Today, with advances in medical care, deinstitutionalization, and people working and living more productive lives, individuals with I/DD are living much longer. Mark Keeley, President and CEO of the St. Louis Arc, recognized the growing needs of this aging population and committed to better serve and support them. Under the leadership of Mary Anne Tolliver, Director of Aging Services, Dautel Circle has become the premier retirement community for seniors with I/DD.
Mary Anne with Marilyn, a resident who recently passed away at the age of 93.
Tell us about the grief and loss work that you do at your chapter.
Mark: Many people we support are living well into their 70s and 80s, and are outliving loved ones, including their parents. It is crucial to recognize the losses people with I/DD endure across the span of their lives.
Education of staff is paramount to guide them and the people they are supporting through the grief process. The goal is to understand what grief can look like, as it does not look the same from person to person, know how to respond to each individual’s loss, or just “be with them” to listen and provide support. The journey to the end of life can be extended or abrupt. Explaining what to expect through the grieving process and what is occurring can be especially helpful to someone with I/DD. Grief counseling also gives individuals with I/DD the mechanism to express their loss and sadness.
Since many of the aging individuals we support have declining health and decreases in cognitive and physical abilities, we are changing our supports around them. We have instituted a Holistic Aging Review committee to both meet funder due process responsibilities and provide a holistic review with an interdisciplinary team approach. The committee is designed to provide guidance and recommendations on medical/health concerns, medication review, behavior supports, restrictions, adaptive devices, and staff training for skill development and education. In addition to the review committee, we also provide grief counseling, support groups and hospice, and palliative care.
How do prepare someone with I/DD for the news of a loved one being sick or facing a terminal illness? How do you support someone with I/DD facing end of life themselves – and how do you support their family?
Mary Anne: The best practice we have found is being honest with the person affected about what is happening to them or to their loved one. We do this through words or pictures to help them understand. When discussing or explaining, it may not always be about a specific ailment or situation, but more about the understanding that their family member, friend, or housemate will no longer be here. We provide grief counseling to residents, staff, and families through our therapist, our Employee Assistance Program, and hospice and palliative care. Understanding their spiritual, religious, and cultural beliefs helps us to guide them through their grief. It is important to not push our own beliefs onto them but be a guide through this journey with their beliefs and understanding of death. We try and make sure the families are involved in decisions, spend quality time with their loved one, and have the opportunity to say goodbye. We also encourage families to include their loved one’s friends and housemates in the process so they can express their feelings and understand their grief.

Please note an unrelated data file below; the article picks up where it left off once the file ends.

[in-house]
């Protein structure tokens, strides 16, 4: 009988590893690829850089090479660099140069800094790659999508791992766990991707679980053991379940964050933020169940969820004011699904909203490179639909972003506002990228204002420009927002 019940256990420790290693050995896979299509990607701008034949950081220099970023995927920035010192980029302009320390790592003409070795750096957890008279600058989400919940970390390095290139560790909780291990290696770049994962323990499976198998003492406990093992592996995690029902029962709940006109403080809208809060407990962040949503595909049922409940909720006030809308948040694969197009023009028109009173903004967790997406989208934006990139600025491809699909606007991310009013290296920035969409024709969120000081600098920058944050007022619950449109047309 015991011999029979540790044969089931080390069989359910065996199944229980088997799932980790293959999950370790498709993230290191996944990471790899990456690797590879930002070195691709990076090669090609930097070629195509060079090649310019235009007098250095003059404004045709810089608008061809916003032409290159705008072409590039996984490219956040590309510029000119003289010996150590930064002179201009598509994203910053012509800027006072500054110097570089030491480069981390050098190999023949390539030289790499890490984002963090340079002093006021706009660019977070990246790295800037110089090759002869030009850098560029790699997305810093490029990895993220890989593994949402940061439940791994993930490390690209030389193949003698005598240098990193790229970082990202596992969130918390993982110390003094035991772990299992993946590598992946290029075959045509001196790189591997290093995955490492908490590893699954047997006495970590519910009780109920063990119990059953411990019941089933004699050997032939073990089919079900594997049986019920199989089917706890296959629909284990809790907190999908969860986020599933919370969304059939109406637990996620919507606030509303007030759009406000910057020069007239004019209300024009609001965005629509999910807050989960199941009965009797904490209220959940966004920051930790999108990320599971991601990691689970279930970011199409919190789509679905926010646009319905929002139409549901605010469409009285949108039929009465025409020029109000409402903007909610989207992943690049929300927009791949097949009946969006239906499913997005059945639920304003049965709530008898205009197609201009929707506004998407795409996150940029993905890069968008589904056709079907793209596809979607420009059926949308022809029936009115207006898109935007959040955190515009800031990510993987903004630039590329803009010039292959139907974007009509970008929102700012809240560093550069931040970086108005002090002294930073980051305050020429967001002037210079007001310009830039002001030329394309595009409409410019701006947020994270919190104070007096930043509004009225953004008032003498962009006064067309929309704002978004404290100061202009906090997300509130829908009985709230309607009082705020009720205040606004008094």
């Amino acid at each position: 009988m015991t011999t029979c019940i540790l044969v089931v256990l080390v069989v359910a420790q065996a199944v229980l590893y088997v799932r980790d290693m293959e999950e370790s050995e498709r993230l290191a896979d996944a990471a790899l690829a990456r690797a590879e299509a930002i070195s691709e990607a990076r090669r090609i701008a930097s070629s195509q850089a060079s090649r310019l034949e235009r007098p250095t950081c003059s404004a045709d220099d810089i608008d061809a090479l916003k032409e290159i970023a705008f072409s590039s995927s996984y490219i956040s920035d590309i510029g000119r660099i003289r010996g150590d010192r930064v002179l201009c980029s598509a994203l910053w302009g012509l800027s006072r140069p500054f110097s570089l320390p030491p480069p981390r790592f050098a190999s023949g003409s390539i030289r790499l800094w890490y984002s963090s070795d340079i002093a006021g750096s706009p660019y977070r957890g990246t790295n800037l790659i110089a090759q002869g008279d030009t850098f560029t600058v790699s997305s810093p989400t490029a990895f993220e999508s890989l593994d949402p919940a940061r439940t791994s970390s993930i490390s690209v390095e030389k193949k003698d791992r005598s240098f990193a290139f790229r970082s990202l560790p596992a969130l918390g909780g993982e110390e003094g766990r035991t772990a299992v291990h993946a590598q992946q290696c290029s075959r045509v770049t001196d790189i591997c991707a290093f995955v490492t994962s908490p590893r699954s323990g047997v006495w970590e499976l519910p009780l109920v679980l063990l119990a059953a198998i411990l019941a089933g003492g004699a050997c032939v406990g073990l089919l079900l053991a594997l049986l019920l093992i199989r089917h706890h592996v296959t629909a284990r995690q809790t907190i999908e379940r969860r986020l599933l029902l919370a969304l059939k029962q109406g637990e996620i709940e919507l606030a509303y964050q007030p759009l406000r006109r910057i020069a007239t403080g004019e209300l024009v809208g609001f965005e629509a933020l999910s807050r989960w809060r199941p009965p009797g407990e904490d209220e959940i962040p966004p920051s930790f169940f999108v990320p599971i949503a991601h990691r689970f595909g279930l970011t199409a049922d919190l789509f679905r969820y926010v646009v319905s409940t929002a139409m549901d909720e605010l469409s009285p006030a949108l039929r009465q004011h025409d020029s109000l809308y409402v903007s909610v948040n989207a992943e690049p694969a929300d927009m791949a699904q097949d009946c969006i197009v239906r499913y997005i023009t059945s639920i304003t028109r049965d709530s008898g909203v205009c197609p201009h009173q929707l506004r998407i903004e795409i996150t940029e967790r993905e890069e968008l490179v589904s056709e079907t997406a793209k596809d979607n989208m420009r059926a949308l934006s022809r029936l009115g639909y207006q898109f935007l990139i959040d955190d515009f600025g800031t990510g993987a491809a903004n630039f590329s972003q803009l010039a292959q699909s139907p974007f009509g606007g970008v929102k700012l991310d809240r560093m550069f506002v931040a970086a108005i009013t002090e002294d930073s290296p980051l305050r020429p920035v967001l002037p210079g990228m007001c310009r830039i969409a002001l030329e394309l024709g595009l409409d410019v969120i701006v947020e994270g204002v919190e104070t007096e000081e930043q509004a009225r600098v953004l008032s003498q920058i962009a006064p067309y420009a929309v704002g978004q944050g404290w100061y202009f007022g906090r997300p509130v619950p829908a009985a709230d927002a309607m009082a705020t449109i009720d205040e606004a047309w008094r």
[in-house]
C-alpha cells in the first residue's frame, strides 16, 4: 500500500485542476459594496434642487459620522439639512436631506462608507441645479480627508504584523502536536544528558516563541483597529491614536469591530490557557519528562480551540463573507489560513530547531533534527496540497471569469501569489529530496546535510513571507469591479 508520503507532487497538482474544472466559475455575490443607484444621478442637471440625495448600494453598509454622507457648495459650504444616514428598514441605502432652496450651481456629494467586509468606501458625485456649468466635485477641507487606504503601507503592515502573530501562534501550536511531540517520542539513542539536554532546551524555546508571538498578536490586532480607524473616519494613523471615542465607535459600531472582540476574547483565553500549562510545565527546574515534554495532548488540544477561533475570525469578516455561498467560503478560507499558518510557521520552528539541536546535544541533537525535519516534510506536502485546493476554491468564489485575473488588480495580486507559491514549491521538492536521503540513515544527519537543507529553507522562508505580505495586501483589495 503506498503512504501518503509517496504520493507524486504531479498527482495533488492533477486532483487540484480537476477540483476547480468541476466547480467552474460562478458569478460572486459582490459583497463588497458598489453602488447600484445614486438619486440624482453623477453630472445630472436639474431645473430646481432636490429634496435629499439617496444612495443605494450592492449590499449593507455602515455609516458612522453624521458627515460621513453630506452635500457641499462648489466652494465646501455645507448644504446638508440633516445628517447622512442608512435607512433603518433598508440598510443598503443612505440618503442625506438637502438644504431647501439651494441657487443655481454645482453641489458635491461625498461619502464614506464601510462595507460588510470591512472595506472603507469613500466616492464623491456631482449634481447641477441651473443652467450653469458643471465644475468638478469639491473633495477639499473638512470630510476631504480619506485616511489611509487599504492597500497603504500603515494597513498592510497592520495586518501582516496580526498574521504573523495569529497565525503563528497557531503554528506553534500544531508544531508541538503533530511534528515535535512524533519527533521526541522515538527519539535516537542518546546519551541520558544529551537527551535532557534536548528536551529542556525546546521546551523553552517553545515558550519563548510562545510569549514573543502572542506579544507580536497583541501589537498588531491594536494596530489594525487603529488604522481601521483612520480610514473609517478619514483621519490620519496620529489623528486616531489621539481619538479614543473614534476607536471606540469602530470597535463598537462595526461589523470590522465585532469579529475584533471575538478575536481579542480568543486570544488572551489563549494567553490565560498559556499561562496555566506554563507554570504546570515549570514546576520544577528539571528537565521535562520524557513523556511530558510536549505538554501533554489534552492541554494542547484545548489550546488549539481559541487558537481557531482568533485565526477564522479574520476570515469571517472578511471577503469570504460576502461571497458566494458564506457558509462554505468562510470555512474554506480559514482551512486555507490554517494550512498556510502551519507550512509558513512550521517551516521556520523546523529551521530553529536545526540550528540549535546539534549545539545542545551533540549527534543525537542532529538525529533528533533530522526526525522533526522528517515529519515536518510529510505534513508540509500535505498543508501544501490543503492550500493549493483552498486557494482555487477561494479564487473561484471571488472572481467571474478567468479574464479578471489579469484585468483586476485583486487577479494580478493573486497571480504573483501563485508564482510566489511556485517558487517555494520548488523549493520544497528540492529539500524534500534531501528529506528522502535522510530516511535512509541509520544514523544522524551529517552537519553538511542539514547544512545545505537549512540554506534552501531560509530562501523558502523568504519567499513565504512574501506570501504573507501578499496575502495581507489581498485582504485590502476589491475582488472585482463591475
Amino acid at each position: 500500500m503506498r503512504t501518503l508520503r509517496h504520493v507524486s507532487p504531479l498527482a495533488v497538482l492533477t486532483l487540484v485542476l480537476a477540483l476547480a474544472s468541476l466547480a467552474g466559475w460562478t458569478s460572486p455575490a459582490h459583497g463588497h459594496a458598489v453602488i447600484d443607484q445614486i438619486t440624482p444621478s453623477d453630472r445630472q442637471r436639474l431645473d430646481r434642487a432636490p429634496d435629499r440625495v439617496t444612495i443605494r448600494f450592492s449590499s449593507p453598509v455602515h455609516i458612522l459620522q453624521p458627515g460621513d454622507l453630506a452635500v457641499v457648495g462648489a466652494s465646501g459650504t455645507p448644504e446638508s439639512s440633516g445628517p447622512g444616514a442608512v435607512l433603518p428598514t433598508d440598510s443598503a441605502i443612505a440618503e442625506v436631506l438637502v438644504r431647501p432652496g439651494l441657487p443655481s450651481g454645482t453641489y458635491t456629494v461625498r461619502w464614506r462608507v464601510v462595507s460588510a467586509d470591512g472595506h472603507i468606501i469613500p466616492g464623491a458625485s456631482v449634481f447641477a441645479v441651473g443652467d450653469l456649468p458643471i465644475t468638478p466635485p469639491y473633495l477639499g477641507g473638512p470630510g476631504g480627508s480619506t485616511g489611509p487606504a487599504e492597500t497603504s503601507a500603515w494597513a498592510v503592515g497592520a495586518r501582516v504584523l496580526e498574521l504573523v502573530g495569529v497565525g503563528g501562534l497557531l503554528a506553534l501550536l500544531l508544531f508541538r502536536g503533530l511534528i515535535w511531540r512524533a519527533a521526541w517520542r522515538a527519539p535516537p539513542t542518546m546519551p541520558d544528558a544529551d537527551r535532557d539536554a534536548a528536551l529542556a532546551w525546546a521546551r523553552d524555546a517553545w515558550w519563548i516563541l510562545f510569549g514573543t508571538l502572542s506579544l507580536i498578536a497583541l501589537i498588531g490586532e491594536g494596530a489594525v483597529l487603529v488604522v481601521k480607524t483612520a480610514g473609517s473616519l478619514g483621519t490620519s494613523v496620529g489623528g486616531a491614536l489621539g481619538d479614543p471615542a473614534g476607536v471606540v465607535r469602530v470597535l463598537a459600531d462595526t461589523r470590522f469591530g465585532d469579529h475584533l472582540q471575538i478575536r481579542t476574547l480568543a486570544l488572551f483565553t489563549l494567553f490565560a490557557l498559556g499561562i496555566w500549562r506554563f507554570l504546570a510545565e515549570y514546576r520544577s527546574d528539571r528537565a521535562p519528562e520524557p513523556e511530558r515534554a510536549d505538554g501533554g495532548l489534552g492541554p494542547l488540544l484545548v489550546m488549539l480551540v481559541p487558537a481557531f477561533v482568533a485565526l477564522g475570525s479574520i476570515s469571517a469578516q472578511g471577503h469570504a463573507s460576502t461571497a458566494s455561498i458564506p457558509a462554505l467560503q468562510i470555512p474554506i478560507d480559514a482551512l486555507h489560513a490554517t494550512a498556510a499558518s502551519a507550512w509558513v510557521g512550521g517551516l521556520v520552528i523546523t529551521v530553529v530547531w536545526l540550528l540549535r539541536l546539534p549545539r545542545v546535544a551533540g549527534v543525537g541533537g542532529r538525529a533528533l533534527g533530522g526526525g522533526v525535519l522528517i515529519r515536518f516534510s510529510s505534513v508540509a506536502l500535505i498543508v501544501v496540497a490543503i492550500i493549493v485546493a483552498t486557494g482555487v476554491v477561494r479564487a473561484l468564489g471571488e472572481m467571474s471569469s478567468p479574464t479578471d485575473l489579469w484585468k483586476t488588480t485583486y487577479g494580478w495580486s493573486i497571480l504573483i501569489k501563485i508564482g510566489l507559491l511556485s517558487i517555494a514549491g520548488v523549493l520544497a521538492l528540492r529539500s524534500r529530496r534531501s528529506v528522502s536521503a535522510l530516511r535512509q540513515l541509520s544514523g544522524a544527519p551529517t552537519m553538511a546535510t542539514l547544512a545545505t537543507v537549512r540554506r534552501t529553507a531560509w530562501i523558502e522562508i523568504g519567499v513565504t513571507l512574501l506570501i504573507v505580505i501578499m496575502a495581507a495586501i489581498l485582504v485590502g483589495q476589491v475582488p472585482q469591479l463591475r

Do you partner with health care professionals? If so, has the exposure helped build awareness and competency working with the disability community?
Mark: We have a long-term partnership with a primary care physician who consults with our RNs and who also provides care for many of our residents. We have also partnered with Visiting Nurses Association for hospice care for our residents. VNA understands the regulations we need to follow and works with us to provide the best possible care for our residents within their own homes.
What advice do you have for chapters who want to provide aging services/supports, but don’t have a program started yet?
Mary Anne: Aging, loss, and death are a natural process of life. People with I/DD grieve the loss of a loved one just as the rest of us do. Providing support, respect, and inclusion in the process of loss and grief and not sheltering someone with I/DD from this life experience is vital. Initiating a Holistic Aging Review committee, identifying or employing a reputable, credentialed grief counselor, and educating staff through professional training on aging and dementia is paramount to being able to accommodate these individuals through the natural progression of life and loss.